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Strohmeyer v. Chase Bank USA, N.A.

United States District Court, E.D. Tennessee, Knoxville Division

August 5, 2019

KAMALA SHARDUL STROHMEYER, Plaintiff,
v.
CHASE BANK USA, N.A., EQUIFAX, INC., a/k/a EQUIFAX INFORMATINOSERVICES, LLC, and DOES 1-10, Defendants.

          MEMORANDUM OPINION

          THOMAS W. PHILLIPS SENIOR UNITED STATES DISTRICT JUDGE.

         This civil action is before the court for consideration of Defendant Equifax's motion for summary judgment. [Doc. 18]. Plaintiff has filed a response, and Defendant has submitted a reply. [Docs. 19, 21]. For the reasons that follow, the motion will be granted and this case will be dismissed.

         I. Background

         In her complaint, Plaintiff alleges that Equifax is a consumer reporting agency (“CRA”). [Doc. 1 at 8]. She alleges that, on June 16, 2017, she sent Equifax a notice of dispute demanding validation of an alleged account with Chase Bank (“Chase”). [Id. at 10]. On August 2, 2017, she sent Equifax a follow-up notice of dispute, again demanding validation of an alleged account with Chase. However, Plaintiff alleges that Equifax failed to note the dispute and continued to report the inaccurate information. [Id.]. She contends that Equifax did not respond to her letters of dispute, and refused to amend its reports to reflect the dispute, in violation of the Fair Credit Reporting Act (“FCRA”). [Id. at 11]. Plaintiff alleges that, not only did Equifax fail to respond to her written request, it failed to delete information found to be inaccurate, reinserted the information without following the requirements of the FCRA, and failed to properly investigate her disputes. [Id. at 13]. Moreover, Plaintiff alleges that Equifax failed to maintain and follow reasonable procedures to assure maximum possible accuracy of her credit reports. Plaintiff alleges that Equifax's actions were malicious and willful. [Id.]. Plaintiff also alleges state law claims against Equifax for: (1) invasion of privacy; (2) negligent, wanton and/or intentional hiring and supervision of incompetent employees or agents; and (3) unspecified state law claims. [Id. at 13-17].

         Plaintiff attaches to her complaint a letter sent to Chase, and copied to Equifax, dated July 23, 2016. [Doc. 1-1 at 1-6]. In this letter, Plaintiff stated that she was disputing Chase's claim for payment, and had concluded that Chase was in breach of the alleged credit card agreement. [Id.]. A second letter to Chase, and copied to Equifax, dated August 17, 2016, repeated the same information as the July 23 letter, but noted that Chase had responded to her prior letter, although not to her satisfaction. [Id. at 7-12]. A third letter to Chase, and copied to Equifax, dated June 16, 2017, indicates that Plaintiff disputed an inaccuracy on her credit reports, namely, a report regarding a Chase Account which stated in Equifax's report: “Charge Off, Charged off account 05/2016, Charge Off Amount $13, 284.00.” [Id. at 13-15]. Plaintiff contended that this item was “entirely inaccurate and incomplete.” [Id.]. An August 2, 2017 letter to Equifax, Experian, and TransUnion stated that it was a follow-up to the June 16 letter, and no changes had been made to her credit reports referencing her dispute with Chase. [Id. at 19-20]. Finally, Plaintiff attaches a copy of a letter she received from Equifax on July 10, 2017, which stated that Equifax had reviewed her dispute and had verified that the disputed account belonged to Plaintiff. [Id. at 24-27].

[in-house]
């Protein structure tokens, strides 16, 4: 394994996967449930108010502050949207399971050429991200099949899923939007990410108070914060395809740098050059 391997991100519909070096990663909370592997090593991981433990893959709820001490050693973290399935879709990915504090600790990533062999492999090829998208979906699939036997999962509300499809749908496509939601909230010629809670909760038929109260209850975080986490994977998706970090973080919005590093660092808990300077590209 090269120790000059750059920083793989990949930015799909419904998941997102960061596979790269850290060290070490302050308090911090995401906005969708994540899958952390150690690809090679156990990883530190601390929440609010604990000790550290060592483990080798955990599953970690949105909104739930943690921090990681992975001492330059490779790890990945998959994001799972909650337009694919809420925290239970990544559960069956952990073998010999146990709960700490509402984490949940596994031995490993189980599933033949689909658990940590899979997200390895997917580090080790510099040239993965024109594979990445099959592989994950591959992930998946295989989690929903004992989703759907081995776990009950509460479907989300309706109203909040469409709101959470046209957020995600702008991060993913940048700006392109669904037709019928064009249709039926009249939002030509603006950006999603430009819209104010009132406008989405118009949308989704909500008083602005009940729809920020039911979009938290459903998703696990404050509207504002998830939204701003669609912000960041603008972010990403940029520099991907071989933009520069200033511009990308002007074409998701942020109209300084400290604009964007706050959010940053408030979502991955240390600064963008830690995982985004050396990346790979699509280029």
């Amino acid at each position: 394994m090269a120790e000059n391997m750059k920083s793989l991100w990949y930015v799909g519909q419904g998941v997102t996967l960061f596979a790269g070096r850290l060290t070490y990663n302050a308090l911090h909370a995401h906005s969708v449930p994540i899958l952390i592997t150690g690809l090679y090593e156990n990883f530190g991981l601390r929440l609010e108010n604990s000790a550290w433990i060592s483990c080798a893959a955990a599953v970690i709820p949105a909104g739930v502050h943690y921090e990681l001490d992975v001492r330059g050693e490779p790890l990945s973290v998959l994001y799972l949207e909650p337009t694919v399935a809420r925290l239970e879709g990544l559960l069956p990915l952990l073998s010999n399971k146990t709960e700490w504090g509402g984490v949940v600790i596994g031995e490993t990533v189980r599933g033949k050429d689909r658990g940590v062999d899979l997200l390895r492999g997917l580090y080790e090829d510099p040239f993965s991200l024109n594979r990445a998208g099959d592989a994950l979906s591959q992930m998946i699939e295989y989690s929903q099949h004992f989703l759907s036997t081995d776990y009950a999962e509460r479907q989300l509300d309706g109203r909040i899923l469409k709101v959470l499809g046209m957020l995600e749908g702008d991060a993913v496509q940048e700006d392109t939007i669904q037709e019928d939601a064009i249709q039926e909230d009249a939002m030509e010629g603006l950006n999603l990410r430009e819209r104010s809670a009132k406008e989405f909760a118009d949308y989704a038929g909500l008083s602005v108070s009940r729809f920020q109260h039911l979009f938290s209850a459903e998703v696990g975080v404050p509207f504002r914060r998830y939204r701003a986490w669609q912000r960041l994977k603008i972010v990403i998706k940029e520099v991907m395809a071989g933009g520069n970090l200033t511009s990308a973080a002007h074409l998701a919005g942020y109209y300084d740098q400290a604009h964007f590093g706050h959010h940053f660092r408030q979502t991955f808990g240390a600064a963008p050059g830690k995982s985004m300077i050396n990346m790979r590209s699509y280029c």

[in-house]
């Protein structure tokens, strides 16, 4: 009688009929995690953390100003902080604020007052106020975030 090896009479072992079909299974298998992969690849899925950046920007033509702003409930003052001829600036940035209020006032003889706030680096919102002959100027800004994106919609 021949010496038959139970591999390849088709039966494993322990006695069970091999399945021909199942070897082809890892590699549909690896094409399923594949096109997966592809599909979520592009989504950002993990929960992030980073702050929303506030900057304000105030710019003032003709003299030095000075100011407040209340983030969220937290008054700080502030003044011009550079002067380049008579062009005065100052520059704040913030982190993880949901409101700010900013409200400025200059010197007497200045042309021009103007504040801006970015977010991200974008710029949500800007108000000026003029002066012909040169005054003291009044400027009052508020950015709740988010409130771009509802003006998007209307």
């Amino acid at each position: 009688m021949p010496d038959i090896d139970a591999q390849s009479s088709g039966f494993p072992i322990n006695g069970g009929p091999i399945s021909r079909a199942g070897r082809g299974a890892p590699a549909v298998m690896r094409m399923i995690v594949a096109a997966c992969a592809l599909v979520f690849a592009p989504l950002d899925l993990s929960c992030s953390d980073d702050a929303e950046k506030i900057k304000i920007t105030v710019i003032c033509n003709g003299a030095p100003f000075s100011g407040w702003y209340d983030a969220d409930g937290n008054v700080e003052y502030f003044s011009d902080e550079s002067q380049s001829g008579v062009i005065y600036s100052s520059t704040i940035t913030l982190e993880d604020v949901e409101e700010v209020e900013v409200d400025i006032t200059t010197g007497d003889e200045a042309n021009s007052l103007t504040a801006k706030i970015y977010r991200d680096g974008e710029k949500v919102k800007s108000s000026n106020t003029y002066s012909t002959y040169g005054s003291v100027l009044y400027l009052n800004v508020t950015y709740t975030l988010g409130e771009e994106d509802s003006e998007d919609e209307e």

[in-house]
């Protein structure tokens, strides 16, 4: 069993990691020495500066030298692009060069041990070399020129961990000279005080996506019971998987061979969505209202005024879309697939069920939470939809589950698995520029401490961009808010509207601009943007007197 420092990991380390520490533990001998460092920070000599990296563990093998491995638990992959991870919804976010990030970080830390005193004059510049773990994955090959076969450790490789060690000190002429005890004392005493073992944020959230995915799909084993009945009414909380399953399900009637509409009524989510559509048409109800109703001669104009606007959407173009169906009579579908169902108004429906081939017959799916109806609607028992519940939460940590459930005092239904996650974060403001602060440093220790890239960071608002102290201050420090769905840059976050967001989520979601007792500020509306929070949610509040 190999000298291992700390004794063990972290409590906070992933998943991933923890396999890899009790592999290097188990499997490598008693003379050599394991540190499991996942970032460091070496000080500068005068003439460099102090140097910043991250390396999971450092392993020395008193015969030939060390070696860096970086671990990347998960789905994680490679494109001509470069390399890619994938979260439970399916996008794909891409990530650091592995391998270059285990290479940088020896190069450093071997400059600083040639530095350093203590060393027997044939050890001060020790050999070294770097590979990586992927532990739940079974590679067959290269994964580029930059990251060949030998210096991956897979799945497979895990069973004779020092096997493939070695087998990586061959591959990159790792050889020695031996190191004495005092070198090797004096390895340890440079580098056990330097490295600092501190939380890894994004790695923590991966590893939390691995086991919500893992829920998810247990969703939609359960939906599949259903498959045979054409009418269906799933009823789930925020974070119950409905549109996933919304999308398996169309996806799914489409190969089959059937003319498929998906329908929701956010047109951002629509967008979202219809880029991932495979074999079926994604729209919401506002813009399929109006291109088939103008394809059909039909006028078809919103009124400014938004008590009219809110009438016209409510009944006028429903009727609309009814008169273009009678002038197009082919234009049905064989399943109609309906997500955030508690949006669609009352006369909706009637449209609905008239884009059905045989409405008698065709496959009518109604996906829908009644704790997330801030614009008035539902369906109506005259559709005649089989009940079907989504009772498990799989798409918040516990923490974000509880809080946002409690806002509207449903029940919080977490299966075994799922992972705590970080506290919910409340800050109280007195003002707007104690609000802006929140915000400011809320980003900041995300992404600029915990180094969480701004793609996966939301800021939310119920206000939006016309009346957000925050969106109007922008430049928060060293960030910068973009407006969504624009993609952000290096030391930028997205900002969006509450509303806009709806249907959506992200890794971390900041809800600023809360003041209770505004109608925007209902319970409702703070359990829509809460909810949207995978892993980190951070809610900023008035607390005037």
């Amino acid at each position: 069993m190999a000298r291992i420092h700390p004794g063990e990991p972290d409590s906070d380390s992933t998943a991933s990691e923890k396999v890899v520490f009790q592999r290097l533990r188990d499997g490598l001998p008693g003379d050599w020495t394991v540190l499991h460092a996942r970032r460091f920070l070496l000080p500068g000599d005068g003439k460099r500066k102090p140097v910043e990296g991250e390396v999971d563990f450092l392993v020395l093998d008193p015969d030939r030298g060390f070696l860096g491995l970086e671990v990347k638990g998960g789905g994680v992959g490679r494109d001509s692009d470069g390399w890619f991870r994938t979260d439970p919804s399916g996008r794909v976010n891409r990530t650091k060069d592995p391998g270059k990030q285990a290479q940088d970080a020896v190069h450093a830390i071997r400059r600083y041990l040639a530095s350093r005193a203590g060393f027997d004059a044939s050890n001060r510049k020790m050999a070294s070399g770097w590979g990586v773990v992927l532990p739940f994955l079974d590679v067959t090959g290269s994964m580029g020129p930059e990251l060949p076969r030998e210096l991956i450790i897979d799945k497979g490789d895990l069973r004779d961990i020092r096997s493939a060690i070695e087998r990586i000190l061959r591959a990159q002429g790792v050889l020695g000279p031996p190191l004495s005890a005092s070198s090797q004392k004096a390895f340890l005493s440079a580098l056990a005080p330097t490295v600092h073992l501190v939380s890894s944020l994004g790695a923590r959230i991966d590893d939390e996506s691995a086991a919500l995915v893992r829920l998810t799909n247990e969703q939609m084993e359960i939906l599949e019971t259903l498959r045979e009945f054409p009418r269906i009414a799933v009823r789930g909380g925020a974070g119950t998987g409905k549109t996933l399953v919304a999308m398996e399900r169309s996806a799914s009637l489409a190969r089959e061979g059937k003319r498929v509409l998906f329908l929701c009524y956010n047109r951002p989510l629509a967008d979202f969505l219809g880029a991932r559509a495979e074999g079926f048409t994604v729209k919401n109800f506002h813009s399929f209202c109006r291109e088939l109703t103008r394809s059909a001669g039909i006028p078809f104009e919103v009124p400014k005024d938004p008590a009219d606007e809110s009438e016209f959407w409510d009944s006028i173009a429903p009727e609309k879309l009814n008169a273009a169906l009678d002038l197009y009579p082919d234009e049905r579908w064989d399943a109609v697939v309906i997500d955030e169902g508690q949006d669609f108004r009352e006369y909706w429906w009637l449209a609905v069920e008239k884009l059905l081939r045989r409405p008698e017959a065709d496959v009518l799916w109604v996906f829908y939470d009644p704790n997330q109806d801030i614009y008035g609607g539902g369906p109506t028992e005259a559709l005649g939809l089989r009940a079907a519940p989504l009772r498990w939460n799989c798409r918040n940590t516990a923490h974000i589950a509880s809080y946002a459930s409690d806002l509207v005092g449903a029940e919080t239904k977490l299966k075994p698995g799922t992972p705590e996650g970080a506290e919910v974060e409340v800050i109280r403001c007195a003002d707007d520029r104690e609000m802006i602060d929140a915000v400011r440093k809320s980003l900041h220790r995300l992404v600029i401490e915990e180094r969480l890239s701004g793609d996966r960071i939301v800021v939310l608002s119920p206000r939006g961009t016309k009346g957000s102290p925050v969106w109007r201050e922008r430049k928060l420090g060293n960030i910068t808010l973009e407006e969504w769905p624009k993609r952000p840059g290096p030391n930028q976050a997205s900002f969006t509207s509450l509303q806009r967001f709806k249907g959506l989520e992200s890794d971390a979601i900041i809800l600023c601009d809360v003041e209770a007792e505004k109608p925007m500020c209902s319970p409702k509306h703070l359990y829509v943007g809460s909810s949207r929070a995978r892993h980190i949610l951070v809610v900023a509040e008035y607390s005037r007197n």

In support of the instant motion for summary judgment, Equifax submitted a sworn declaration from Shetonjela Barber, a legal support associate at Equifax, detailing the following facts, with supporting documentation. [Doc. 18-2 at 2-3]. Equifax is a CRA as defined by the FCRA. [Id. at 3]. Equifax maintains detailed procedures to assure maximum possible accuracy of the information it reports, and corrects errors that are brought to its attention. [Id. at 4]. Specifically, Equifax only accepts credit information from those sources that it has deemed reasonably reliable based on Equifax's own investigation, the source's reputation in the community, and/or Equifax's longstanding business relationships with it. Equifax conducts an extensive investigation to ensure that a company is reliable. [Id.]. Once Equifax receives data from an approved source, Equifax conducts a series of computerized quality checks before adding the data to its consumer database, to determine whether the date is in the proper format and whether the data, as a whole, deviates from the expected norms. [Id. at 4-5].